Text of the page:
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All about the fundamentals at Kelton’s camp

By Kevin Eckleberry

kevin.eckleberry@lagrangenews.co

LAGRANGE – It’s back to basics.

Each summer, LaGrange College baseball coach David Kelton hosts a pair of camps, and it’s all about the Xs and Os.

“It’s a great fundamental camp that we do every single year,” Kelton said on Friday at the conclusion of the first of his two week-long camps. “It’s really a camp that brings the guys back to the basics. There’s so much with the travel-ball guys playing so many games,

day in and day out, which is fine. But sometimes the basics and the fundamentals can be lost. This camp emphasizes the fundamentals and the basics of baseball. So that’s all we’re teaching to these guys. The 5 and 6-year-olds get it, all the way to the 11 to 13-year-olds. It’s good for all of them.”

Kelton recently completed his fourth season as the Panthers’ head coach, and he helped the team enjoy an historic spring.

The Panthers (40-6) set a program record for victories in a season, they won the regular-season and tournament championships in the USA South, and they went 2-2 in the NCAA tournament.

The Panthers didn’t lack for talent, but they won 40 games in large part because they played the game the right way and didn’t beat themselves.

Whether it was turning a double play, or getting a key bunt down, or bringing a runner home from third with less than two outs, the Panthers were the masters of execution, and that’s a big reason why they were the country’s top-ranked NCAA Division III team for nearly a month.

During his camps each summer, Kelton and the other instructors work with the young players on learning how to play the game correctly.

“That’s the beauty of a camp like this is getting back to basics,” said Kelton, a Troup High graduate who spent a decade playing professional baseball before turning to coaching. “At the end of the day, you know it doesn’t matter the level, you’re always going back to the basics. It can get overlooked at times, especially with the number of games everybody plays now, but you’re always starting back out with the fundamentals.”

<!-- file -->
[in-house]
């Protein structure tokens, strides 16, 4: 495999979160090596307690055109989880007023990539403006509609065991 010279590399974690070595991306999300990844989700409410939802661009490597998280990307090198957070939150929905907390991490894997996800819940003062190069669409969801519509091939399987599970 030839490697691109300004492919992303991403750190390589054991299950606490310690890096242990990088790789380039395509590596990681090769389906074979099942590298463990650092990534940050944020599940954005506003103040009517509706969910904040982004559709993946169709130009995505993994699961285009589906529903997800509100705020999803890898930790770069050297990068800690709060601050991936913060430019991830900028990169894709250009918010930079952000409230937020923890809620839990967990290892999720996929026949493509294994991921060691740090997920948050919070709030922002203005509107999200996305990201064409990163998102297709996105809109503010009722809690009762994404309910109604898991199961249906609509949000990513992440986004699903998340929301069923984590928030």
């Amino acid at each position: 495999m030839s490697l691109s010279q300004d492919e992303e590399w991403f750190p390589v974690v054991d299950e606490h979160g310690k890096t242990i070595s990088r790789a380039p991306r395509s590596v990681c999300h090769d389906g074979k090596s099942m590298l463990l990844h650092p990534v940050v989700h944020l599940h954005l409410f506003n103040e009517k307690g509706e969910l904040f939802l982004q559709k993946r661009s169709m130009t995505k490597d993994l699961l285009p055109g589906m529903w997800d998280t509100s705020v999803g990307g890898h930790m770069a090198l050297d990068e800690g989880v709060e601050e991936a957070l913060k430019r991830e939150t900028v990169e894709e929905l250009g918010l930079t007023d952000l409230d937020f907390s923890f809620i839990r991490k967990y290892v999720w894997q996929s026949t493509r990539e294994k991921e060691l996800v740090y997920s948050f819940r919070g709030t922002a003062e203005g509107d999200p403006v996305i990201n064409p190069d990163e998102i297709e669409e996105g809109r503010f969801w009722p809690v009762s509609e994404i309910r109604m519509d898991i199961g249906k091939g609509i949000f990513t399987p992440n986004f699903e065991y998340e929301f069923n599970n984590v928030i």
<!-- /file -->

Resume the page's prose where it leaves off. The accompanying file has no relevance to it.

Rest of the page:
Among those helping Kelton out were his assistant coaches, Nick Beamenderfer, Scott Mularz and Andrew Kozusko.

“I have a blast doing this,” said Beamenderfer, who has coached alongside Kelton for three seasons. “And seeing what they learn throughout the week, it’s fun, absolutely.”

Also serving as an instructor during the camp is Chad Pigg, who recently completed his fourth and final season as a LaGrange College player.

Pigg has worked at the camp in three of the past four years, and it’s something he looks forward to.

“It’s a lot of fun,” Pigg said. “I enjoy getting to watch them learn the game. It’s what we love.”

Al Bell began helping out at the camp in 2003 when it was run by then head coach Kevin Howard, and it has been a regular part of his summer schedule since then.

As always, Bell works with the youngest campers, which has its challenges, but Kelton said he’s the perfect man for the job.

“He’s very patient, which you have to be with the young ones,” Kelton said. “He does a great job, and he’s a dear friend of mine. He’s put so much time and energy year after year into these camps.”

For the past few years, Kelton has invited the family members to come to Cleaveland Field at Phil Williamson Stadium on the final day of the camp.

Kelton introduces the staff, and then leads the campers through a demonstration of what they learned during the week.

“It’s a good for them to see the fundamental things they’ve learned throughout the week, and they also see how all the sudden some verbiage that we use they catch onto really quick,” Kelton said.

Also, Kelton introduces a camper of the week, and that award went to Carter Allen of Carrollton.

Kelton said that Allen, and all of the campers, were a receptive audience throughout the week.

“These guys, they instantly respond, and that’s what you want,” Kelton said. “You want these guys to hear something, and be able to instantly put it in action.”

Kelton added that “it’s been a great group. These guys have really listened, really learned a lot. I appreciate them.”